This is in response to James Howaniec’s guest column (Feb. 26). Howaniec opposes the proposed merger of Lewiston and Auburn. He refers to the merger as if it were the brainchild of the Lewiston Auburn Metropolitan Chamber of Commerce. In fact, the idea was endorsed by hundreds of citizens who signed petitions asking that the issue be submitted for a municipal referendum.

For years the idea of a merger was unthinkable because of the poor relations between the two cities. I remember in the 1940s at doubleheader basketball games when Edward Little and Lewiston were playing other schools, the fans of each school would aggressively cheer for the other school’s opponent.

Much has changed since then. Animosity between the residents of the two cities has largely disappeared. Administrations in both cities have worked harmoniously to accomplish much together. A number of joint commissions and committees have been formed to undertake tasks involving shared facilities, such as the airport and the Lake Auburn water supply. It is now commonplace for the police and fire departments in each city to share personnel and equipment.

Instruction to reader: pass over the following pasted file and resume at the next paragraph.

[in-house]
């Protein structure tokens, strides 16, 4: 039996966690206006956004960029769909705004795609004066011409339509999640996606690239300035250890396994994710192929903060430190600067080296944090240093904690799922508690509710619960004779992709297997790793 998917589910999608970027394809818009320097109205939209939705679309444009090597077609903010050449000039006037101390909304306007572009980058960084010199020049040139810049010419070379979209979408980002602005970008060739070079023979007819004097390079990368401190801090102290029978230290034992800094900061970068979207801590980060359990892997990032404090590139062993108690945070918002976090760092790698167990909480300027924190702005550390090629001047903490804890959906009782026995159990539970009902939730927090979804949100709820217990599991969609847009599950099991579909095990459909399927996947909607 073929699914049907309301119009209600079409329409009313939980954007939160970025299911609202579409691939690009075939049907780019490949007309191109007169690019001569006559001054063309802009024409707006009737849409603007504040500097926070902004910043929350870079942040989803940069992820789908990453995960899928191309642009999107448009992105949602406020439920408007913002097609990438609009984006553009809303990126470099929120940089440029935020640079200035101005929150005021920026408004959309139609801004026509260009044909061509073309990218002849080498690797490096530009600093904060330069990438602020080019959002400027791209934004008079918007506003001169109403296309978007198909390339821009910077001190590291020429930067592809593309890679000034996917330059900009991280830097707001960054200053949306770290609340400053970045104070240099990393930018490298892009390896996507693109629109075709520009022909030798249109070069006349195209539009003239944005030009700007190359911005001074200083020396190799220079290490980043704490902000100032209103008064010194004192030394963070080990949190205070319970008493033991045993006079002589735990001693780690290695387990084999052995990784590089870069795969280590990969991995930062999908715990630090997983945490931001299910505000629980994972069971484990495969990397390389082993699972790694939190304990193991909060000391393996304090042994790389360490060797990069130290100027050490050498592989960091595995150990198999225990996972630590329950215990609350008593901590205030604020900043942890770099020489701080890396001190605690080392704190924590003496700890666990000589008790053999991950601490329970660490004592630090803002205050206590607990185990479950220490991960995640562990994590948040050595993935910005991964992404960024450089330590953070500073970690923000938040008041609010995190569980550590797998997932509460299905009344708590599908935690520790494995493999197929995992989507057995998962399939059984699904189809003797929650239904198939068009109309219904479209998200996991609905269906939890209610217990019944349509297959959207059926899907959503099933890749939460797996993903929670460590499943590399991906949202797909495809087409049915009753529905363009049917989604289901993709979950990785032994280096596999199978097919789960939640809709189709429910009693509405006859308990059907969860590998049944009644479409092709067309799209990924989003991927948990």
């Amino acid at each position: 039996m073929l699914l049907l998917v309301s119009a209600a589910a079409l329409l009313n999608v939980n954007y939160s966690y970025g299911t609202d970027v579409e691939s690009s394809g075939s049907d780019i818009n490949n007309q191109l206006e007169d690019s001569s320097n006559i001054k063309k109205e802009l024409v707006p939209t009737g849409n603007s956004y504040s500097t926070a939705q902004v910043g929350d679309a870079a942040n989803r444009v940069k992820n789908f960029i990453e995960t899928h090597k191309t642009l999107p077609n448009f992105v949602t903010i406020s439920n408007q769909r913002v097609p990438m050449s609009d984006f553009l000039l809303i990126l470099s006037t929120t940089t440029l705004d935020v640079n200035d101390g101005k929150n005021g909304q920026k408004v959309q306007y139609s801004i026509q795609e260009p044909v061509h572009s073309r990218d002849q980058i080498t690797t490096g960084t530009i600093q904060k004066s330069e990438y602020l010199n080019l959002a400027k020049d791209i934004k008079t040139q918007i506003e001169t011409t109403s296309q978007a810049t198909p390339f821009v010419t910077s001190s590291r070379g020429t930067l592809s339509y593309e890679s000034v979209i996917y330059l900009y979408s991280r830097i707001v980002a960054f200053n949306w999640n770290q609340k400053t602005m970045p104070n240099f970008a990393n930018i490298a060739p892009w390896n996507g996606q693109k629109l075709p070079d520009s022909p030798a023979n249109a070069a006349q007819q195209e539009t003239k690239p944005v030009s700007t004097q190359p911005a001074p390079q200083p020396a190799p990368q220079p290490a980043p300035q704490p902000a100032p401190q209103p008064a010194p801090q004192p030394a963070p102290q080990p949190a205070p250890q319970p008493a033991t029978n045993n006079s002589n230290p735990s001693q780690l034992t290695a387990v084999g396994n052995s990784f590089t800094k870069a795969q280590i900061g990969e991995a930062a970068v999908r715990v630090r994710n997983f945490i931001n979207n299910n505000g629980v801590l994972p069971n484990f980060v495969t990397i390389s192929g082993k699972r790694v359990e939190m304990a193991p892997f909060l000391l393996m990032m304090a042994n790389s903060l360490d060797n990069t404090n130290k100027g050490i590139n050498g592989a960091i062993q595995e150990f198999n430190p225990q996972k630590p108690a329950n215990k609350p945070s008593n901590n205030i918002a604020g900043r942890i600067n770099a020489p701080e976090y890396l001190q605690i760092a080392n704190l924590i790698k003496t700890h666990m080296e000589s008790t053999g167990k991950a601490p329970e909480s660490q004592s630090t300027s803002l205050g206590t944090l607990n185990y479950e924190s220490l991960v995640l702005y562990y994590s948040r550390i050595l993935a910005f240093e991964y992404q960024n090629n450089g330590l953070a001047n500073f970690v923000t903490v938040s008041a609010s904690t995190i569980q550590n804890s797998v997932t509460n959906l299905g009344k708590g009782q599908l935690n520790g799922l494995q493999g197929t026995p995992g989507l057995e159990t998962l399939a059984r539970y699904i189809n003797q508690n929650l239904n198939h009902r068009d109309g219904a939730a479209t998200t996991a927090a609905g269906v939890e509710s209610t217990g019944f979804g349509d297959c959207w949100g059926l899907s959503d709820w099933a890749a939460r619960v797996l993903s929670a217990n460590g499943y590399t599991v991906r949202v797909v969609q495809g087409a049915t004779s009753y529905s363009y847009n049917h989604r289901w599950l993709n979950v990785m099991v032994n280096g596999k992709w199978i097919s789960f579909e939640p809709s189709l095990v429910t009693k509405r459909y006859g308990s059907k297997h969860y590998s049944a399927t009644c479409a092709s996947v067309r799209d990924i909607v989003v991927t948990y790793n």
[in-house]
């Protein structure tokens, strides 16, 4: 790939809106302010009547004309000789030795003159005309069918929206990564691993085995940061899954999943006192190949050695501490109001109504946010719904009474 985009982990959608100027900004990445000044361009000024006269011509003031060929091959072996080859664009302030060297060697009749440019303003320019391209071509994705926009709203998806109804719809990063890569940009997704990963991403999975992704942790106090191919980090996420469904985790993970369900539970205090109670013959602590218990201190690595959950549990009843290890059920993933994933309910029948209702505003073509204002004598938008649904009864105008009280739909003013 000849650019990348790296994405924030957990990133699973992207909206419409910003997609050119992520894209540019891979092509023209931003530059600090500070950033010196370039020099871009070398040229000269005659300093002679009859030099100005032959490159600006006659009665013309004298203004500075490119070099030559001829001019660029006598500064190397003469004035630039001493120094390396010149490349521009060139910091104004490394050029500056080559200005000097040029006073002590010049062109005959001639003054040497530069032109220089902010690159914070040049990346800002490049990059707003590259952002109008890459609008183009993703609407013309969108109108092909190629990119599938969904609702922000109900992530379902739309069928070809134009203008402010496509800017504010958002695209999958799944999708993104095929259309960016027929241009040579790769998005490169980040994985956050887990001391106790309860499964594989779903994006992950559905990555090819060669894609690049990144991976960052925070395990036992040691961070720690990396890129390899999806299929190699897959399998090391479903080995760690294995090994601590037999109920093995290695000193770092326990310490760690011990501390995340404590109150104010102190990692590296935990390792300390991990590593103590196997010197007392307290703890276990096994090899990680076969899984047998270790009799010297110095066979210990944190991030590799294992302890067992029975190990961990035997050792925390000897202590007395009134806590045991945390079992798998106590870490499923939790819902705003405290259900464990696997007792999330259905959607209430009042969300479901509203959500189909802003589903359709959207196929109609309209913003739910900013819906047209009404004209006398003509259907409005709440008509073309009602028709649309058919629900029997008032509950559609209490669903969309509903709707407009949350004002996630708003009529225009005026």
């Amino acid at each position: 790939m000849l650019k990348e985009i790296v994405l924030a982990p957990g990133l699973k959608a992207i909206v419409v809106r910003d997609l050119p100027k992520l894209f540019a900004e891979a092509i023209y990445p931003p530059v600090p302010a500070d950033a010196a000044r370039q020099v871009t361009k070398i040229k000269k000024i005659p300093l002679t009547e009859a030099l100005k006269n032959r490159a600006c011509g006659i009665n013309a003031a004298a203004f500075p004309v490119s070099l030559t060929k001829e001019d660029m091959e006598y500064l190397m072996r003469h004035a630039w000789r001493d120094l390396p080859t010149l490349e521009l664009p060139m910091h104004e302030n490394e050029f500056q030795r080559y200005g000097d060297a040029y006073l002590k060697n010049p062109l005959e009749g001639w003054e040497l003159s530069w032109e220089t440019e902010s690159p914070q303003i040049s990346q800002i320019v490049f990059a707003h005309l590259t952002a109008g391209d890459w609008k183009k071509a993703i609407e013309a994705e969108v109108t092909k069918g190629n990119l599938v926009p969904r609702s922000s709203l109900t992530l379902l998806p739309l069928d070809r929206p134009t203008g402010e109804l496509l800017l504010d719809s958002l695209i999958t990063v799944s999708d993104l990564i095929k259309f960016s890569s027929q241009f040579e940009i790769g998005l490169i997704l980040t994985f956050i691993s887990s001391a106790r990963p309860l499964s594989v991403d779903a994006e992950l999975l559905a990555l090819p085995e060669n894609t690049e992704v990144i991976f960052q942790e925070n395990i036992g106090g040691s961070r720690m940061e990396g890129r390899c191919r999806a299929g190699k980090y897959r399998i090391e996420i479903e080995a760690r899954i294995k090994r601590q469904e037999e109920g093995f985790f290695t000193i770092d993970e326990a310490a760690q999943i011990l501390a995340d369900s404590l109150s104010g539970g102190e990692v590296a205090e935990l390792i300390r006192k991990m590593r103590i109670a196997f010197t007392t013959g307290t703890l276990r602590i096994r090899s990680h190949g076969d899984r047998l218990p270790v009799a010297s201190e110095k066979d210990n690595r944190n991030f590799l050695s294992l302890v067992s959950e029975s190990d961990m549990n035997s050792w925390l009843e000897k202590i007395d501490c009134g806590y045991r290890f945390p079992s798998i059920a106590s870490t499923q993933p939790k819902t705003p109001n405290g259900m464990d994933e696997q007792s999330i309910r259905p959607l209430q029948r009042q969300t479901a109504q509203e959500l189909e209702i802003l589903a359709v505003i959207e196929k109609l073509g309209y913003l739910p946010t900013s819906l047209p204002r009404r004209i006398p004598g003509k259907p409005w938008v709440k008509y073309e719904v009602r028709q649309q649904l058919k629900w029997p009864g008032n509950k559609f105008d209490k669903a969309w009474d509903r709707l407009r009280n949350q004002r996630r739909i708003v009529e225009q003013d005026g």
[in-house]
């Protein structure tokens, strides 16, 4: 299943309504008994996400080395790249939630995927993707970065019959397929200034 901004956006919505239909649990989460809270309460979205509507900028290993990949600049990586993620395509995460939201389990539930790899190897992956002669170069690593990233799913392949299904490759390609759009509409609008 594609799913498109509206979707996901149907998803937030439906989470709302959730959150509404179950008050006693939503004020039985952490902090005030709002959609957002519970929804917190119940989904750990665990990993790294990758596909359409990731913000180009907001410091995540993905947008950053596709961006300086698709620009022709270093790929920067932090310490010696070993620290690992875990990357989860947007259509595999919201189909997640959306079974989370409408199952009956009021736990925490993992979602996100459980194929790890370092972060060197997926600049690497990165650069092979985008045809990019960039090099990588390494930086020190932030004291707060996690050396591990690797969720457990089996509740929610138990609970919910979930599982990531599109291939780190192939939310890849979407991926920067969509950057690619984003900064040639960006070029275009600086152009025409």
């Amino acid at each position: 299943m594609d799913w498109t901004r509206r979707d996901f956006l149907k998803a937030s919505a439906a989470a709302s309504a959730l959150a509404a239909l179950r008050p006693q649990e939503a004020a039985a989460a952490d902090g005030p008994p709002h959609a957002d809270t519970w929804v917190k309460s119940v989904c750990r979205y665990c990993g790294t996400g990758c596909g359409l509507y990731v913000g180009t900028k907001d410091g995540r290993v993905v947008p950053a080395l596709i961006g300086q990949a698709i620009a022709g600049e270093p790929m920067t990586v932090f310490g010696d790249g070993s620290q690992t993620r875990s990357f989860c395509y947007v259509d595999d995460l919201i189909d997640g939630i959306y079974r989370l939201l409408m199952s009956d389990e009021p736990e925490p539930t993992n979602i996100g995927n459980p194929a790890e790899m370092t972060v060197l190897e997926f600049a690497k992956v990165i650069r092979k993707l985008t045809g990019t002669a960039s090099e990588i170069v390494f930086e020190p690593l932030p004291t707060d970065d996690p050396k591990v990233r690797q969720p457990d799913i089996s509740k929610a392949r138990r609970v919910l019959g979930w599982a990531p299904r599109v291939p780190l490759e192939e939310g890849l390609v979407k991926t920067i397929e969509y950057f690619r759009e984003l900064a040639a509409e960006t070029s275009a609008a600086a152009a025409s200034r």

The concept of a merger appears to have evolved from the close working relationship between former long time Lewiston City Administrator Lucien Gosselin and Chip Morrison, the former City Manager in Auburn. As a result of their experience working separately and together to resolve municipal problems, they could see the benefits and savings which would result from a merger of the two cities.

The first step in the process was the election of a Joint Charter Commission composed of three representatives from each city. The Charter Commission employed experts on the structure of municipal governments to provide guidance in restructuring the governments of the two cities. Experts prepared a report of their work, which may be found on the Commission’s website.

An example of the experts’ conclusions appears at page 9 of their report regarding the position of the city administrator. In addition to eliminating one of the two administrators, the experts would do away with one of the two deputy administrators and one of the clerical positions. The cost savings from these changes is projected to be $319,400. The total savings from the merger are projected to be $1.2 million. As is evident from that example, the projected cost savings are based on facts, not fantasy.

Howaniec is clearly mistaken in rejecting out of hand the experts’ conclusions about the savings that a merger is likely to produce. Perhaps he will reconsider his objections once he has had a chance to read their report.

Curtis Webber, Auburn

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